Post–Lyme Disease Syndrome: Longer Antibiotics May Not Help

Nicola M. Parry, DVM

March 31, 2016

A new study has suggested that longer-term use of antibiotics does not improve health-related quality of life in patients with post–Lyme disease syndrome.

Anneleen Berende, MD, from Radboud University Medical Center, Nijmegen, the Netherlands, and colleagues published the results of their study in the March 31 issue of the New England Journal of Medicine.

"In patients with persistent symptoms attributed to Lyme disease, longer-term antibiotic treatment did not have additional beneficial effects on health-related quality of life beyond those with shorter-term treatment," the authors write.

Post–Lyme disease syndrome (or chronic Lyme disease) is a term used to describe the constellation of persistent symptoms experienced by some patients with Lyme disease, a tick-borne disease caused by infection with the bacterium Borrelia burgdorferi. These long-standing symptoms typically include musculoskeletal pain, fatigue, and cognitive complaints and may arise after resolution of early Lyme disease symptoms, such as an erythema migrans rash.

However, the treatment of these persistent symptoms remains controversial. According to the authors, "[p]revious randomized, clinical trials have not shown convincingly that prolonged antibiotic treatment has beneficial effects in patients with persistent symptoms attributed to Lyme disease." However, some guidelines do recommend prolonged antibiotic therapy.

As a consequence, the authors conducted the Persistent Lyme Empiric Antibiotic Study Europe (PLEASE) study, a double-blind, randomized, placebo-controlled trial designed to determine whether long-term antibiotic treatment leads to better patient outcomes than standard treatment does.

Patients (N = 280) were included in the trial if they had persistent symptoms attributed to Lyme disease — symptoms that were either temporally related to proven Lyme disease or accompanied by a positive immunoglobulin G or immunoglobulin M immunoblot assay for B burgdorferi.

All patients received open-label ceftriaxone for 2 weeks. They were then randomly assigned (1:1:1) to receive a 12-week oral regimen of doxycycline (n = 86), clarithromycin combined with hydroxychloroquine (n = 96), or placebo (n = 98). The mean duration of symptoms at baseline was 2.7 years in the doxycycline and clarithromycin–hydroxycholoroquine groups and 2.1 years in the placebo group.

The three groups did not differ in terms of the study's primary outcome, which was the mean health-related quality of life at the end of the 14-week treatment period, as indicated by the physical component summary (PCS) score of the RAND-36 Health Status Inventory (RAND SF-36), corrected for baseline SF-36 PCS score and sex.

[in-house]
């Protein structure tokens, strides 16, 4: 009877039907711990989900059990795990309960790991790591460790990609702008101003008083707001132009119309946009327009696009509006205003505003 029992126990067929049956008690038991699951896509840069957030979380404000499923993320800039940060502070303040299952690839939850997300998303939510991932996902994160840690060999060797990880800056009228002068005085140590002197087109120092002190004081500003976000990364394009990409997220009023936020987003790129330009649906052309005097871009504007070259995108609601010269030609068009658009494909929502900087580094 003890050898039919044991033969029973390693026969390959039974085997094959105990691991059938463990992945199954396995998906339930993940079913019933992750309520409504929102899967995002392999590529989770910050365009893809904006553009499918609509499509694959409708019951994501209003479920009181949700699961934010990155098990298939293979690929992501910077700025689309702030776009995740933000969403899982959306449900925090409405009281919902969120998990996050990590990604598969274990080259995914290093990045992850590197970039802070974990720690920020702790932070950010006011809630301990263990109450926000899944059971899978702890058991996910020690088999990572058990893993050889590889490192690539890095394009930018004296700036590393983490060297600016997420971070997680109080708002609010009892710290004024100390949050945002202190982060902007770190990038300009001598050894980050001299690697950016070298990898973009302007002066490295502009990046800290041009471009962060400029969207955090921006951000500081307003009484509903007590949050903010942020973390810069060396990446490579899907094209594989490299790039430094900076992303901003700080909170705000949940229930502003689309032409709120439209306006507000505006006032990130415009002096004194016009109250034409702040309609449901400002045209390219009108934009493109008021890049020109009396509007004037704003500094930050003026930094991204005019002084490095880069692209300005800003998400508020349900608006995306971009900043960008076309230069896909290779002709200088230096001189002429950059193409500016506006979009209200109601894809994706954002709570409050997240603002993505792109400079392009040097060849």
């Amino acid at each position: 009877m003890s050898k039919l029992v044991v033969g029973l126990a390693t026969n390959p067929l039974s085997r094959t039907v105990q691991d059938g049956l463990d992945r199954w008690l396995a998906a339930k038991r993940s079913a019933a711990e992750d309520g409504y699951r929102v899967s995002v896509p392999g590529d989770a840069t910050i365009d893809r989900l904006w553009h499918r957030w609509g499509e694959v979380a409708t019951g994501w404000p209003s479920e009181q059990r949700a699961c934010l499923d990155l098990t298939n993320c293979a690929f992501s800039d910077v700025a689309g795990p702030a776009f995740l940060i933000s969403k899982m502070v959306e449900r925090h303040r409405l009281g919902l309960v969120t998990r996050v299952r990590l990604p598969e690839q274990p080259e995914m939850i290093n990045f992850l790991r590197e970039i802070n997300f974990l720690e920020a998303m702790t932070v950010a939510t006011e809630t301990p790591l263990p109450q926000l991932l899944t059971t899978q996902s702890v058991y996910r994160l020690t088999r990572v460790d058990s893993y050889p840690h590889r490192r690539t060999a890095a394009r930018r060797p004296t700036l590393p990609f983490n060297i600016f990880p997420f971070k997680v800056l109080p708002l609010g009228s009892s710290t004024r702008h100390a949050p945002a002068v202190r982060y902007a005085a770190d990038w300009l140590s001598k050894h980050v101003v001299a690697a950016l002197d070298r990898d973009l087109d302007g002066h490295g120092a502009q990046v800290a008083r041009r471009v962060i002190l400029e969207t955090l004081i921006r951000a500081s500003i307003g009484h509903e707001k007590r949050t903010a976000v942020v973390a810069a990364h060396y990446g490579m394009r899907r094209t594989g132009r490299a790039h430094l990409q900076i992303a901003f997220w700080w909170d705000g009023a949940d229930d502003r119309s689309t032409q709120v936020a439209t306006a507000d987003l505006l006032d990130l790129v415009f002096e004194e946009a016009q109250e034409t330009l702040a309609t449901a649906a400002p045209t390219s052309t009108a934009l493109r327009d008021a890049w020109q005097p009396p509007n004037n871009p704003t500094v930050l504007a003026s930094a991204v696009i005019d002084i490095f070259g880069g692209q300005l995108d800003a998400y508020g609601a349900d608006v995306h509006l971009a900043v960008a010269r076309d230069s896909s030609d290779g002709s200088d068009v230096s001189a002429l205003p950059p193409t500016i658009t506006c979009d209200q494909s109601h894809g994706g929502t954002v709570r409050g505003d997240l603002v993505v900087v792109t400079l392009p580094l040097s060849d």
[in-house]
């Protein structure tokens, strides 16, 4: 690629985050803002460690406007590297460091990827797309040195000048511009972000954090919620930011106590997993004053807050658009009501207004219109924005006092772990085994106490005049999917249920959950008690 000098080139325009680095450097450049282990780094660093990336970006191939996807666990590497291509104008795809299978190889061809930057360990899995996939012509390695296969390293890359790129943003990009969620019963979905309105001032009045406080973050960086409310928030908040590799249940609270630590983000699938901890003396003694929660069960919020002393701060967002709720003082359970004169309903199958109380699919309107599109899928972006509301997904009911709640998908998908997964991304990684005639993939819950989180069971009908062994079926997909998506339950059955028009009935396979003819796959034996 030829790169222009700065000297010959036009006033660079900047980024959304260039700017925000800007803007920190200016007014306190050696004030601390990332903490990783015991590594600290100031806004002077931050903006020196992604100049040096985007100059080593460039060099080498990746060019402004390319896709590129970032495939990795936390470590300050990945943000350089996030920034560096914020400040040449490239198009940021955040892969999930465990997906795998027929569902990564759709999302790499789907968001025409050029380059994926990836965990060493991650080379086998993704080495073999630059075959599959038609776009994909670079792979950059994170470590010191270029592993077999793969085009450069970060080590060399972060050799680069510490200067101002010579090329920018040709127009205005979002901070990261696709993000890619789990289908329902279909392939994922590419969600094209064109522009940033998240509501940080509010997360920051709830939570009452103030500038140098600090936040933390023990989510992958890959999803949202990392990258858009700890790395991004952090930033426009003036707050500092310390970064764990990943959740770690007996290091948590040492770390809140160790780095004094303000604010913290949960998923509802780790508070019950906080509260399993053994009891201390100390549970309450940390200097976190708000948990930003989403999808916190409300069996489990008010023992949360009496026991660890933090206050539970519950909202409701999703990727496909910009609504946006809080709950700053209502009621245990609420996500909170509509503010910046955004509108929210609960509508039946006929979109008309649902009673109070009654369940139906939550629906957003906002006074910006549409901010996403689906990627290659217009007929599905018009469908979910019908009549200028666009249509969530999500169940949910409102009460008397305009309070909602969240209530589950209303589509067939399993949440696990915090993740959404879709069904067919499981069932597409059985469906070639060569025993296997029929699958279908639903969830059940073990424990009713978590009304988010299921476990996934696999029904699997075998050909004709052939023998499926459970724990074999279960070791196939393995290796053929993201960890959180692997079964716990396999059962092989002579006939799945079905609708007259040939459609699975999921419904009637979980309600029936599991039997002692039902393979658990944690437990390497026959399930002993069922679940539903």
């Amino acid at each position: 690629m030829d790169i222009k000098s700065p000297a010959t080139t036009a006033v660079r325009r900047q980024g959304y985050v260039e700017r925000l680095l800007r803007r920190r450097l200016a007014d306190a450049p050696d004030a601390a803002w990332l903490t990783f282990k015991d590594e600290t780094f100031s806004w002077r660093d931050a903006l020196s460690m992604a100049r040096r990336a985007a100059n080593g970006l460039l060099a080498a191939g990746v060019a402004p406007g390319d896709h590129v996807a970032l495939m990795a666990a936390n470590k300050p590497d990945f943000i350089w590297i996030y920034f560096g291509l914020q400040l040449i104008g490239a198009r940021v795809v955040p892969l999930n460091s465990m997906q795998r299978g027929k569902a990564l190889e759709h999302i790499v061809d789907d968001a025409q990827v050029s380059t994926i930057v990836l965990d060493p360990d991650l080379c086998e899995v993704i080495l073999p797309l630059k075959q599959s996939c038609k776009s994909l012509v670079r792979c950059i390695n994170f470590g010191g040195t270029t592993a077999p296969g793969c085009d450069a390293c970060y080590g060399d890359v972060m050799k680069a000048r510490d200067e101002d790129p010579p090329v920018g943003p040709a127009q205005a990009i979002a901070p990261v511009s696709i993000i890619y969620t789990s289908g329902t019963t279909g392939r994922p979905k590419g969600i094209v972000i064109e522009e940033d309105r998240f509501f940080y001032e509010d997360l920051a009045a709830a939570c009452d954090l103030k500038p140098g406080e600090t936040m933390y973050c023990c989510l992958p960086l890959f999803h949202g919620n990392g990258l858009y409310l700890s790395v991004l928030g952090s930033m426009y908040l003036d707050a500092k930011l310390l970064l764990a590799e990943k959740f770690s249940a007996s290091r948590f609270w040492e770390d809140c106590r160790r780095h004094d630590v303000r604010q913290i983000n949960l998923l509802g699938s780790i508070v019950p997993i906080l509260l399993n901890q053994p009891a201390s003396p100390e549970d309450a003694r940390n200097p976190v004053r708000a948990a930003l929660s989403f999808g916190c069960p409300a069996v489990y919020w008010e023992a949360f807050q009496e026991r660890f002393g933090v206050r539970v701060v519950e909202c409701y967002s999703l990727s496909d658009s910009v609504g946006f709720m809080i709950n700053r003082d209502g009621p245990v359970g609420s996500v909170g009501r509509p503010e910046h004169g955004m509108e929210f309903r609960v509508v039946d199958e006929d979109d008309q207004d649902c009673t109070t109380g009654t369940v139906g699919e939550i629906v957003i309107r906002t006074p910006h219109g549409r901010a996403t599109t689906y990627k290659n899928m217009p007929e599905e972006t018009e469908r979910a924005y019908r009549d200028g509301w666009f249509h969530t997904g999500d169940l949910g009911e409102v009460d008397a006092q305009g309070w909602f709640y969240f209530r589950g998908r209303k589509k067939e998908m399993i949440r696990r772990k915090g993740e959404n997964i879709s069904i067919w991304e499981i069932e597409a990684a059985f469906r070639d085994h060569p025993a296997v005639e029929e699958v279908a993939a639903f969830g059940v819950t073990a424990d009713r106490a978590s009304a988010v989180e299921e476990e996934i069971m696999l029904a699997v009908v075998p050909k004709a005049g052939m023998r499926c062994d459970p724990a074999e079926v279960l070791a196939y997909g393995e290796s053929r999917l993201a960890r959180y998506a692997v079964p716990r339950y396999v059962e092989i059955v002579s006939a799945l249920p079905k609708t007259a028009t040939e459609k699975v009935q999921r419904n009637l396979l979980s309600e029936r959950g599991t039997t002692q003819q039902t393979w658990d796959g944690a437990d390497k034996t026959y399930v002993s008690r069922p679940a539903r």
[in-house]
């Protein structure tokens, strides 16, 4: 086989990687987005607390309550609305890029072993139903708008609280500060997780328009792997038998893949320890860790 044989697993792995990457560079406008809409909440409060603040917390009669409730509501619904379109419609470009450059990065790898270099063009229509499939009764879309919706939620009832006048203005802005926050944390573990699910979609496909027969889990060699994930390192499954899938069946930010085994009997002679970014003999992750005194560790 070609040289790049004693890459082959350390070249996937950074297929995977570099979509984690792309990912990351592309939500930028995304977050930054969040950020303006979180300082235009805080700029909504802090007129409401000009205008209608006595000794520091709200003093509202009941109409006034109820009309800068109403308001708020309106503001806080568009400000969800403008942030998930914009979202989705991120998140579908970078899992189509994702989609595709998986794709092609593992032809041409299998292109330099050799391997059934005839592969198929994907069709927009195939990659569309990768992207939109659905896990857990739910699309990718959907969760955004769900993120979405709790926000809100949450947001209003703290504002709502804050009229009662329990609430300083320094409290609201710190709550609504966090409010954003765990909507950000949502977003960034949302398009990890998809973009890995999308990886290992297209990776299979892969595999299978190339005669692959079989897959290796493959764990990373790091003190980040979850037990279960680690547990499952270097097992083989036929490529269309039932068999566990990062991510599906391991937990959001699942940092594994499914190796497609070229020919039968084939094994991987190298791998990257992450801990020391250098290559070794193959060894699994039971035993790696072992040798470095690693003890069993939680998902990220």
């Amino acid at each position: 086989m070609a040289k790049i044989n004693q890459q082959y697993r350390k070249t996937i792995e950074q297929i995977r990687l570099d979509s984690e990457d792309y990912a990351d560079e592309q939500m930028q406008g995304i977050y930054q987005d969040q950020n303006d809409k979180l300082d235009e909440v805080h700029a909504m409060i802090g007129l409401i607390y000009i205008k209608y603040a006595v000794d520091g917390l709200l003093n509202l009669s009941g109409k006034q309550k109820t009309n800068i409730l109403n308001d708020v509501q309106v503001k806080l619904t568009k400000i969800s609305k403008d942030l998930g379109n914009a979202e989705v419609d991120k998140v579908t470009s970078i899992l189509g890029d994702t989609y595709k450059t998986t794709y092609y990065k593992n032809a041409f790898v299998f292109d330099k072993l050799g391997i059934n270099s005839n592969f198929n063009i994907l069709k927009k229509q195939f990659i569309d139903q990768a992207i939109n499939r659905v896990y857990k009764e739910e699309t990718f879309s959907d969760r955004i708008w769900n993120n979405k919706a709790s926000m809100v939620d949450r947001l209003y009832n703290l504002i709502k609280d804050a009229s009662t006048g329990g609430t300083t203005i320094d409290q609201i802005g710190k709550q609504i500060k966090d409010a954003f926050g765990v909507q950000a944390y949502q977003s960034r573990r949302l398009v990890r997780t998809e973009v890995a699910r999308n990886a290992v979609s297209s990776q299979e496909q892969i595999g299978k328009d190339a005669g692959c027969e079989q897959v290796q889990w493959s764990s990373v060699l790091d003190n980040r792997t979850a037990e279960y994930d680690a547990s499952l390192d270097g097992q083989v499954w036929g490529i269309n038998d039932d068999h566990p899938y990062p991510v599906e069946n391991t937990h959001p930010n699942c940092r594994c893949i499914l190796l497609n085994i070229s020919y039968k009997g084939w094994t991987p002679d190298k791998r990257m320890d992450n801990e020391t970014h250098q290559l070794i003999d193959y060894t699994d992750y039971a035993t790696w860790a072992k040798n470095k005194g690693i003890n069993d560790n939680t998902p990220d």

Specifically, the mean scores were 35.0 (95% confidence interval [CI], 33.5 - 36.5) in the doxycycline group, 35.6 (95% CI, 34.2 - 37.1) in the clarithromycin–hydroxychloroquine group, and 34.8 (95% CI, 33.4 - 36.2) in the placebo group (P = .69). In addition, there were no differences at subsequent study visits (P = .35).

The authors also saw no differences in secondary outcomes, including physical and mental aspects of health-related quality of life (as indicated by the use of the RAND SF-36) and fatigue (as indicated by the use of the fatigue-severity scale of the Checklist Individual Strength).

At the end of the 14-week treatment period, the mean SF-36 PCS score had improved significantly from baseline (difference, 4.6 points; 95% CI, 3.6 - 5.5 points; P < .001) in all three groups. At weeks 26, 40, and 52, the SF-36 PCS score remained higher than the baseline score but did not change significantly from the 14-week score in any of the three groups.

Overall, 205 participants (73.2%) reported at least one adverse event (AE). During the 2-week open-label ceftriaxone phase, rash and diarrhea were the most common AEs; five serious AEs occurred, four of which were allergic reactions related to ceftriaxone use.

During the 12-week randomized phase, 134 patients (47.9%) had at least one AE; however, the rates of any-cause (P = .27) or drug-related (P = .14) AEs did not significantly differ among the three groups. Photosensitivity and nausea were the most common AEs in the doxycycline group, nausea and diarrhea were the most common AEs in the clarithromycin–hydroxychloroquine group, and rash was significantly more prevalent in the clarithromycin–hydroxychloroquine group than in either of the other two groups (P = .01). Four serious AEs occurred, none of which were judged to be drug-related.